The current trend in Data science with R and Python for Healthcare Data

The data scientist job is definitely one of the most lucrative and hyped job roles out there. More and more businesses are becoming data-driven, the world is increasingly becoming more connected and looks like every business will need a data science practice. So, the demand for data scientists is huge. Even better, everyone acknowledges the shortfall of talent in the industry.





But, becoming a data scientist is extremely complicated and competitive. The career path of a data scientist is not going to be easy. It needs a mix of problem-solving, structured thinking, coding, and various technical skills among others to be truly successful.


The Field of Data Science is Broad and Varied


There is no single definition of data science, as it varies with industry, specific business, and what the purpose of the data scientist’s role is. Different roles require different skill sets, therefore the educational and training path is not uniform.


The role the data scientist is to play is now generally broken down into two large categories:


Type A: Data science for people – data collection and analysis to support decision-making based on the evidence


Type B: Data science for software – for example, the recommendations one might get for books or movies from Amazon or Netflix, based upon past behaviors.

Industry Demand from a Modern Data Scientist


In the current job market, Data scientists are expected to know a lot — machine learning, computer science, statistics, mathematics, data visualization, communication, and deep learning.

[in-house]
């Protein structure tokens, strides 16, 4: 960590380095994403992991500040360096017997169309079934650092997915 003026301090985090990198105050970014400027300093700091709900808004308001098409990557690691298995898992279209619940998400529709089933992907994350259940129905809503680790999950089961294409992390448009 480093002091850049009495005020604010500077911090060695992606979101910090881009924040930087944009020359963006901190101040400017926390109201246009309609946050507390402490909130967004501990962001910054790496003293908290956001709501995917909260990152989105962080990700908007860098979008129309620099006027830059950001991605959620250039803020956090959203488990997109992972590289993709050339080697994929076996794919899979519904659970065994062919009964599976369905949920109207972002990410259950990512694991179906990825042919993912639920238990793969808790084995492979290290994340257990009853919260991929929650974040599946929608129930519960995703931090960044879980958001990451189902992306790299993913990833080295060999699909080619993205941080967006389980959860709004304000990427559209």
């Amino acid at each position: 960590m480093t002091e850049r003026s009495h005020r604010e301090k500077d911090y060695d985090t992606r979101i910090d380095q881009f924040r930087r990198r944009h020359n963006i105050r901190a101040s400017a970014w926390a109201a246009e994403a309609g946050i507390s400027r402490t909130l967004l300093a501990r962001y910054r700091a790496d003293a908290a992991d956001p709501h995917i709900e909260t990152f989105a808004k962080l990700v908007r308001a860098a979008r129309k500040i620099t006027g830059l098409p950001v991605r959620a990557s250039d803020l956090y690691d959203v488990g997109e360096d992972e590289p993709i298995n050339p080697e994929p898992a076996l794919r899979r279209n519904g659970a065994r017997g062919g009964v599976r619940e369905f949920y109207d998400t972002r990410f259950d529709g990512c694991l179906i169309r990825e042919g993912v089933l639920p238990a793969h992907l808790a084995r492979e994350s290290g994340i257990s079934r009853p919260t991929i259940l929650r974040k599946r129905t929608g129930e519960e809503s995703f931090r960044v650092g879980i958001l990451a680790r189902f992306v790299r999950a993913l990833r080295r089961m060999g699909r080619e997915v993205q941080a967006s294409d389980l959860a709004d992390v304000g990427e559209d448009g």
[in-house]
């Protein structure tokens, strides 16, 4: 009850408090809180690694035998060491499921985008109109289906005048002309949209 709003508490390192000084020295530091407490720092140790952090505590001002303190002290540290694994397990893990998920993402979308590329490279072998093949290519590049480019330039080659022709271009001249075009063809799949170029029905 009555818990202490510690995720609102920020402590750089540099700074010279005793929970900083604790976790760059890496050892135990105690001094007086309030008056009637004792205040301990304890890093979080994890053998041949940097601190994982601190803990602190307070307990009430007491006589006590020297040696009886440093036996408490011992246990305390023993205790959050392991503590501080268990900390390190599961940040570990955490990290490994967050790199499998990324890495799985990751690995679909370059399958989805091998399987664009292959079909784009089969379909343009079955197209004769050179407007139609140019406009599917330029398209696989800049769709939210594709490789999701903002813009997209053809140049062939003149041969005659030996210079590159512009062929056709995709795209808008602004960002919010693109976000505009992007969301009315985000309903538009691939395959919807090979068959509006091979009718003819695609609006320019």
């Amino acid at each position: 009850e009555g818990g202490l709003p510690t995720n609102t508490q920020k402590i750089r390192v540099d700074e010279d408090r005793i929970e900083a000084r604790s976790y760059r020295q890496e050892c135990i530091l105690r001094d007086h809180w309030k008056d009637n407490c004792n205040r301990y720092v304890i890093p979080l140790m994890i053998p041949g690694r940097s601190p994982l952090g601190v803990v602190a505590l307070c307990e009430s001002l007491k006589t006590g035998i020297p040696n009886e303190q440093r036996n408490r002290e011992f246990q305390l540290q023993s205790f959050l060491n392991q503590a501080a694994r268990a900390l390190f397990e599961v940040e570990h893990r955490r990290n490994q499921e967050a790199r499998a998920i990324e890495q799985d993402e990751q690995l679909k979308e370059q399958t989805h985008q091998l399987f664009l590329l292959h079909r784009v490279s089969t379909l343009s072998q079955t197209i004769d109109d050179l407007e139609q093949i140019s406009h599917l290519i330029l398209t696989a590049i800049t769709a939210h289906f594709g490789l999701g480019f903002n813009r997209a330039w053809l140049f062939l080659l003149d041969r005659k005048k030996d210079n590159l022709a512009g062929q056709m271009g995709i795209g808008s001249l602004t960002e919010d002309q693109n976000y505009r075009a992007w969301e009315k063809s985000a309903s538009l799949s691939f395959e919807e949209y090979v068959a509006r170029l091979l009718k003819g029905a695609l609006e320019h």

Being a Data Scientist is much more than a glamorous job title and a generous salary. It takes serious commitment to become a great Data Science practitioner in this competitive, candidate driven market we’re seeing grow exponentially today.


Studying further degrees are extremely time-consuming and take a huge commitment. To then go into the commercial sector, the expectations here can be much more demanding. In a commercial environment, pressure can come from a variety of sources – time, colleagues, money, answers, the list goes on.


Data plays a huge part in business decision-making and the skills required to manage these data sets fall well outside of the remit of managers and executives. This means a lot of pressure can be felt by Data Scientists who are working for companies with shareholders expecting to see profit and business input directly from your insights.


Most organizations will expect some quick results so picking the projects with low hanging fruit becomes important. This can be daunting for a rookie Data Scientist, so some guidance from the wider Data Science team could be key to initial success. Whereas in a research environment, the pressures – whilst still demanding – are perhaps not as pointed.


Required Skills for Data Science Job Roles


Jeff Hale looked at general data science skills and at specific languages and tools separately. He searched job listings on LinkedIn, Indeed, SimplyHired, Monster, and AngelList on October 10, 2018. Here’s a chart showing how many data scientist jobs each website listed.




Source: KDnuggets


As per Jeff’s analysis, machine learning, statistics, and computer science skills are the most frequent general data scientist skills sought by employers.




Source: KDnuggets


It is interesting that communication is mentioned in nearly half of job listings. After all, data scientists need to be able to communicate insights and work with others.




Source: KDnuggets


Among Tech skills, Python is the most in-demand language. The popularity of this open-source language has been widely observed. R is not far behind Python. It once was the primary language for data science. I was surprised to see how in demand it still is. The roots of this open source language are in statistics, and it’s still very popular with statisticians.


Python or R is a must for virtually every data scientist position.


Apart from Py...(more)